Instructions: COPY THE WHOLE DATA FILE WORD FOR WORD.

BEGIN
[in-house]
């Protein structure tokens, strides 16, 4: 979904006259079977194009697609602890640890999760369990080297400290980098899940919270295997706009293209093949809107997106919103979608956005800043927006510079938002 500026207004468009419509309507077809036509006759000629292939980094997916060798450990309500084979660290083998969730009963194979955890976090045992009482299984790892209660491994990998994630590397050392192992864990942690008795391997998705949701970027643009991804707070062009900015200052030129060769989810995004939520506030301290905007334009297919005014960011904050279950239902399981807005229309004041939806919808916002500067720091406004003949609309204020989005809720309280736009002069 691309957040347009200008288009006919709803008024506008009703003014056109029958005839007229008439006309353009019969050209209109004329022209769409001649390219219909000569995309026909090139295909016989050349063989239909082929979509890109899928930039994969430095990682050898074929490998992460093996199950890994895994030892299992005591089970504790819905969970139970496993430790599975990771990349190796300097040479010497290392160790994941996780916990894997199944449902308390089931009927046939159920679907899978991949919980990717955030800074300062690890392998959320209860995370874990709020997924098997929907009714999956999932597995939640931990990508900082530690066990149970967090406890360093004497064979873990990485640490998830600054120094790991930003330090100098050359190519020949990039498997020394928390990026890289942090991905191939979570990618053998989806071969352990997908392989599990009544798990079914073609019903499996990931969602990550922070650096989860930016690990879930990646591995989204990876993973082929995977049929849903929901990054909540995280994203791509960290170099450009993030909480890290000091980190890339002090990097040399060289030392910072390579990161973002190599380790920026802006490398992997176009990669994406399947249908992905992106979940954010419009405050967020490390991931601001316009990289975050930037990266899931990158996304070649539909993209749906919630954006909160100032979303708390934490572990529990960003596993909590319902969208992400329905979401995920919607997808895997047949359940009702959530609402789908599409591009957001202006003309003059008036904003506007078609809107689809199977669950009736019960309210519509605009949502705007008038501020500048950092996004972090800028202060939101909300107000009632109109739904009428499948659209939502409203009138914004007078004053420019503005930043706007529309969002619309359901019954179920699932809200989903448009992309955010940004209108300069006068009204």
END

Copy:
[in-house]
């Protein structure tokens, strides 16, 4: 979904006259079977194009697609602890640890999760369990080297400290980098899940919270295997706009293209093949809107997106919103979608956005800043927006510079938002 500026207004468009419509309507077809036509006759000629292939980094997916060798450990309500084979660290083998969730009963194979955890976090045992009482299984790892209660491994990998994630590397050392192992864990942690008795391997998705949701970027643009991804707070062009900015200052030129060769989810995004939520506030301290905007334009297919005014960011904050279950239902399981807005229309004041939806919808916002500067720091406004003949609309204020989005809720309280736009002069 691309957040347009200008288009006919709803008024506008009703003014056109029958005839007229008439006309353009019969050209209109004329022209769409001649390219219909000569995309026909090139295909016989050349063989239909082929979509890109899928930039994969430095990682050898074929490998992460093996199950890994895994030892299992005591089970504790819905969970139970496993430790599975990771990349190796300097040479010497290392160790994941996780916990894997199944449902308390089931009927046939159920679907899978991949919980990717955030800074300062690890392998959320209860995370874990709020997924098997929907009714999956999932597995939640931990990508900082530690066990149970967090406890360093004497064979873990990485640490998830600054120094790991930003330090100098050359190519020949990039498997020394928390990026890289942090991905191939979570990618053998989806071969352990997908392989599990009544798990079914073609019903499996990931969602990550922070650096989860930016690990879930990646591995989204990876993973082929995977049929849903929901990054909540995280994203791509960290170099450009993030909480890290000091980190890339002090990097040399060289030392910072390579990161973002190599380790920026802006490398992997176009990669994406399947249908992905992106979940954010419009405050967020490390991931601001316009990289975050930037990266899931990158996304070649539909993209749906919630954006909160100032979303708390934490572990529990960003596993909590319902969208992400329905979401995920919607997808895997047949359940009702959530609402789908599409591009957001202006003309003059008036904003506007078609809107689809199977669950009736019960309210519509605009949502705007008038501020500048950092996004972090800028202060939101909300107000009632109109739904009428499948659209939502409203009138914004007078004053420019503005930043706007529309969002619309359901019954179920699932809200989903448009992309955010940004209108300069006068009204």